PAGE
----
If Fibrin didn’t exist, we would bleed to death, literally. But when Fibrin goes awry, it can lead to a host of diseases including Rheumatoid Arthritis, Cystic Fibrosis, Pulmonary Fibrosis, Fibrocystic Breasts, Endometriosis, Fibroids, Thrombosis, Cardiovascular Disease, Liver Cirrhosis, Heart Disease and a host of many other diseases involving inflammation.
When Fibrin works as it should:
“Fibrin (also called Factor Ia) is a fibrous protein involved in the clotting of blood, and is non globular. It is a fibrillar protein that is polymerised to form a “mesh” that forms a hemostatic plug or clot (in conjunction with platelets) over a wound site.”-Wikipedia
When Fibrin is the bad guy:
“Recent research has shown that fibrin plays a key role in the inflammatory response and development of rheumatoid arthritis.”-Wikipedia
Not all scar tissue is considered bad necessarily, but when it’s in your organs, it can lead to terrible problems. And when it’s in your brain, it can lead to Multiple Sclerosis.
The below paragraph says that there are “no direct treatments for elevated levels”, meaning fibrin levels, yet anyone taking serrapeptase or studying alternative medications and diseases and knows about enzymatic therapy knows that you can reduce fibrin levels with certain supplements and can effectively reduce your CRP. So why are so many doctors in the dark about this?
“Sometimes fibrinogen (the test) is ordered, along with other cardiac risk markers such as C-reactive protein (CRP), to help determine a patient’s overall risk of developing cardiovascular disease. This use of fibrinogen has not gained widespread acceptance though, because there are no direct treatments for elevated levels. However, many doctors feel that fibrinogen measurements give them additional information that may lead them to be more aggressive in treating those risk factors that they can influence (such as cholesterol and HDL).”-www.labtestsonline.org
“Fibrinogen is an acute phase reactant, meaning that fibrinogen concentrations may rise sharply in any condition that causes inflammation or tissue damage. Elevated concentrations of fibrinogen are not specific — they do not tell the doctor the cause or location of the disturbance. Usually these elevations in the fibrinogen blood level are temporary, returning to normal after the underlying condition has been resolved. Elevated levels may be seen with:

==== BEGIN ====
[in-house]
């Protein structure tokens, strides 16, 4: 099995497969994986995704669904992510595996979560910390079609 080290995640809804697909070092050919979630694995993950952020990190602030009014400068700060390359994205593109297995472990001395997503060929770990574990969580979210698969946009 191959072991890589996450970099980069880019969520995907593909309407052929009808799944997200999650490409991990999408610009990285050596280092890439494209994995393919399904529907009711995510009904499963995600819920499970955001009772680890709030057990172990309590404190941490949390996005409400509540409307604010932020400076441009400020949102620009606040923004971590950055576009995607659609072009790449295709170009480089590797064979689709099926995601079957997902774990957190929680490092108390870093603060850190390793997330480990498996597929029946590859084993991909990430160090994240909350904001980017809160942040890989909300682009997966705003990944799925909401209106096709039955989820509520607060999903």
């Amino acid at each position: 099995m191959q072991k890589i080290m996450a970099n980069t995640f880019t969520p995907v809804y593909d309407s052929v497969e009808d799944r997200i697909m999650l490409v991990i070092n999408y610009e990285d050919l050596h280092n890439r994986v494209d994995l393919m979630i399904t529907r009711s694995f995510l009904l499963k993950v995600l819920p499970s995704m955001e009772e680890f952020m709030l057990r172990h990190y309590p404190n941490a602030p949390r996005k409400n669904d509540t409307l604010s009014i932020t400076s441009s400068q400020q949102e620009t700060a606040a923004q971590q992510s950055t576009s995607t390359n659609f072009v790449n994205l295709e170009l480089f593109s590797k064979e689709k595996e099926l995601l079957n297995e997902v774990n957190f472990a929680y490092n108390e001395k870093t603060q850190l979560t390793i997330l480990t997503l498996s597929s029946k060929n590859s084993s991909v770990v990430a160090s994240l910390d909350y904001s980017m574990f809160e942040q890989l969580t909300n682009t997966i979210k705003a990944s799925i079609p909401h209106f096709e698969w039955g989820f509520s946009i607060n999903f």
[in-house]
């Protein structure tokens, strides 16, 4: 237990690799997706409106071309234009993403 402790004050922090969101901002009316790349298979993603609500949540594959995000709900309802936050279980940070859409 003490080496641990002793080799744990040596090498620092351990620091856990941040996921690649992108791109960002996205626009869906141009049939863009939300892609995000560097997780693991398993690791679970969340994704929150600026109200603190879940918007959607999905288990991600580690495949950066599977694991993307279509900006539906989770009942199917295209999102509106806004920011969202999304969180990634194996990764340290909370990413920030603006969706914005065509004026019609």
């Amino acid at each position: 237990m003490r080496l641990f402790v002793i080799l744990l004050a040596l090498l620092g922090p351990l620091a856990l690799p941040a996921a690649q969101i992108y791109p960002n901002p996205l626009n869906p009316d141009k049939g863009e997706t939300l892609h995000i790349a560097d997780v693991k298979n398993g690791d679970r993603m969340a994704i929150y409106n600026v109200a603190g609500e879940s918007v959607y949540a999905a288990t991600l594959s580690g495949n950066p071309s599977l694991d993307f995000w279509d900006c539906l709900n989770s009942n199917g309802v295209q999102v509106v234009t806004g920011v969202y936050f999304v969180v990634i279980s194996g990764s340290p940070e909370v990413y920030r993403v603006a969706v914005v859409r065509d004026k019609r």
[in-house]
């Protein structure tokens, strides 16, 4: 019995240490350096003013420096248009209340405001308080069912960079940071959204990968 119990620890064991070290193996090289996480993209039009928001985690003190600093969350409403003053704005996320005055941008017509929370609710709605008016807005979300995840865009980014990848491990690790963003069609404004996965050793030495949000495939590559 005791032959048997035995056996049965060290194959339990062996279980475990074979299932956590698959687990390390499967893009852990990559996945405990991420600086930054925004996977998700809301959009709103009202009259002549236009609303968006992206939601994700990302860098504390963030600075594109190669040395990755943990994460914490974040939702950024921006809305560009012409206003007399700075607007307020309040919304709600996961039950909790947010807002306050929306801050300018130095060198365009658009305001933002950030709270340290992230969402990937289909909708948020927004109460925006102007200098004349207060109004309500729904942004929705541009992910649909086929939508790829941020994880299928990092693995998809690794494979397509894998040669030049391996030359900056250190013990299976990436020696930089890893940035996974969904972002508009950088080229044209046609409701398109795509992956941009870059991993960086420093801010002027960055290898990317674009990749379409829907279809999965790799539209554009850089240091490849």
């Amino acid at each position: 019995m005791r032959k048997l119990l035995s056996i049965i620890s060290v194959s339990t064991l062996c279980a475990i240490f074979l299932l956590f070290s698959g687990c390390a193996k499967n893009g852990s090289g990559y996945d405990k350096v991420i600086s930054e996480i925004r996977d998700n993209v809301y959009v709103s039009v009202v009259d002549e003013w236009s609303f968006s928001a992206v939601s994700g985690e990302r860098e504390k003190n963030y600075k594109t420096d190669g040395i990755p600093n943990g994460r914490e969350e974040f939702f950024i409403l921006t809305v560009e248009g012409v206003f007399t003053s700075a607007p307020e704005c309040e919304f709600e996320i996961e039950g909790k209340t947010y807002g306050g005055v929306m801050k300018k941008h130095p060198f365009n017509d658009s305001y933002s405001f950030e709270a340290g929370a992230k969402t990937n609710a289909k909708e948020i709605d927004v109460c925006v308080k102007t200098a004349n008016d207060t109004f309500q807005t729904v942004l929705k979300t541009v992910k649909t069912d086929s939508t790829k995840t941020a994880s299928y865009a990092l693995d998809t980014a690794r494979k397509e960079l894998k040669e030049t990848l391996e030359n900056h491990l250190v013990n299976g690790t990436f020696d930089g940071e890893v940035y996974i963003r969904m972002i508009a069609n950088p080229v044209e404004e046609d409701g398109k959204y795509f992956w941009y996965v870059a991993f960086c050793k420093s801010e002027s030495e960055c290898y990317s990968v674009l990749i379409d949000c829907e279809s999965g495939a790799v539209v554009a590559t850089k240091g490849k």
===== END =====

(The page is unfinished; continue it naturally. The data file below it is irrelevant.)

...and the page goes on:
While fibrinogen levels are elevated, a person’s risk of developing a blood clot may be increased and, over time, they could contribute to an increased risk for developing cardiovascular disease.” –www.labtestsonline.org
If elevated fibrinogen levels are involved in inflammatory disorders, then here is a longer list of inflammatory disorders that would greatly improve with the direct decrease of fibrinogen:
“Abnormalities associated with inflammation comprise a large, officially unrelated group of disorders which underlie a vast variety of human diseases. The immune system is often involved with inflammatory disorders, demonstrated in both allergic reactions and some myopathies, with many immune system disorders resulting in abnormal inflammation. Non-immune diseases with etiological origins in inflammatory processes are thought to include cancer, atherosclerosis, and ischaemic heart disease.
A large variety of proteins are involved in inflammation, and any one of them is open to a genetic mutation which impairs or otherwise dysregulates the normal function and expression of that protein.
Examples of disorders associated with inflammation include:
An allergic reaction, formally known as type 1 hypersensitivity, is the result of an inappropriate immune response triggering inflammation. A common example is hay fever, which is caused by a hypersensitive response by skin mast cells to allergens. Pre-sensitised mast cells respond by degranulating, releasing vasoactive chemicals such as histamine. These chemicals propagate an excessive inflammatory response characterised by blood vessel dilation, production of pro-inflammatory molecules, cytokine release, and recruitment of leukocytes. Severe inflammatory response may mature into a systemic response known as anaphylaxis.
Other hypersensitivity reactions (type 2 and type 3) are mediated by antibody reactions and induce inflammation by attracting leukocytes which damage surrounding tissue.
Inflammatory myopathies are caused by the immune system inappropriately attacking components of muscle, leading to signs of muscle inflammation. They may occur in conjunction with other immune disorders, such as systemic sclerosis, and include dermatomyositis, polymyositis, and inclusion body myositis.
Due to the central role of leukocytes in the development and propagation of inflammation, defects in leukocyte function often result in a decreased capacity for inflammatory defense with subsequent vulnerability to infection. Dysfunctional leukocytes may be unable to correctly bind to blood vessels due to surface receptor mutations, digest bacteria (Chediak-Higashi syndrome), or produce microbicides (chronic granulomatous disease). Additionally, diseases affecting the bone marrow may result in abnormal or few leukocytes.